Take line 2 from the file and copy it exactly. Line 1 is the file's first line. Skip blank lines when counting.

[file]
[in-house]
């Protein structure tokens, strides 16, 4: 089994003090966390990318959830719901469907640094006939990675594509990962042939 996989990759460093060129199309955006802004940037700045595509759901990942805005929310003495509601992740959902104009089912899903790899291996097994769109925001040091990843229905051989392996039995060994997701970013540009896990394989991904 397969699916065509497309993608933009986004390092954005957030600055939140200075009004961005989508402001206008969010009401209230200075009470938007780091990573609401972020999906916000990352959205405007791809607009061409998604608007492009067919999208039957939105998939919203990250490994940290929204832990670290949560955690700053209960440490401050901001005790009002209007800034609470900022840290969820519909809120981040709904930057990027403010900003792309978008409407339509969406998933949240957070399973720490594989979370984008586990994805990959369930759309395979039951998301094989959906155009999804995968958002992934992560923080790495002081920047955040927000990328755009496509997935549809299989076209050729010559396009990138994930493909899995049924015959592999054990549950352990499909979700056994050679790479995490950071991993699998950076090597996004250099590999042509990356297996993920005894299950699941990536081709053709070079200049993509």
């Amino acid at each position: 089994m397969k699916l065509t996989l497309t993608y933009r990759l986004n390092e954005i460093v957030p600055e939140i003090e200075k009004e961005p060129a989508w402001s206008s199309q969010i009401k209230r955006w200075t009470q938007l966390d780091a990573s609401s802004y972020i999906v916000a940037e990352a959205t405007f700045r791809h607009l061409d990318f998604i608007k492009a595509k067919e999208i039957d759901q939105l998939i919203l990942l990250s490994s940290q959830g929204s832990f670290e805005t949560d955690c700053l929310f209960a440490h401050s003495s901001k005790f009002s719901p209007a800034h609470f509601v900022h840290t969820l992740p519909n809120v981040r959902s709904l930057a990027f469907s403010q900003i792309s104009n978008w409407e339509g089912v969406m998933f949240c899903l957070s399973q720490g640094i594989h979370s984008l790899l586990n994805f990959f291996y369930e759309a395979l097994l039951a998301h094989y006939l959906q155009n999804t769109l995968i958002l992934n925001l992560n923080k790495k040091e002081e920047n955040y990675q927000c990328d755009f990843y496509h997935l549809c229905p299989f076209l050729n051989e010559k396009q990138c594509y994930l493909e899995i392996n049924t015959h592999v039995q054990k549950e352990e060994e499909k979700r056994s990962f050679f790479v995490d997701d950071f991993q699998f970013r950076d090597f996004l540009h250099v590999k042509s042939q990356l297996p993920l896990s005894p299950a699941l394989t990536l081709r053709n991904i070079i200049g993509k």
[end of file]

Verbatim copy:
């Protein structure tokens, strides 16, 4: 089994003090966390990318959830719901469907640094006939990675594509990962042939 996989990759460093060129199309955006802004940037700045595509759901990942805005929310003495509601992740959902104009089912899903790899291996097994769109925001040091990843229905051989392996039995060994997701970013540009896990394989991904 397969699916065509497309993608933009986004390092954005957030600055939140200075009004961005989508402001206008969010009401209230200075009470938007780091990573609401972020999906916000990352959205405007791809607009061409998604608007492009067919999208039957939105998939919203990250490994940290929204832990670290949560955690700053209960440490401050901001005790009002209007800034609470900022840290969820519909809120981040709904930057990027403010900003792309978008409407339509969406998933949240957070399973720490594989979370984008586990994805990959369930759309395979039951998301094989959906155009999804995968958002992934992560923080790495002081920047955040927000990328755009496509997935549809299989076209050729010559396009990138994930493909899995049924015959592999054990549950352990499909979700056994050679790479995490950071991993699998950076090597996004250099590999042509990356297996993920005894299950699941990536081709053709070079200049993509």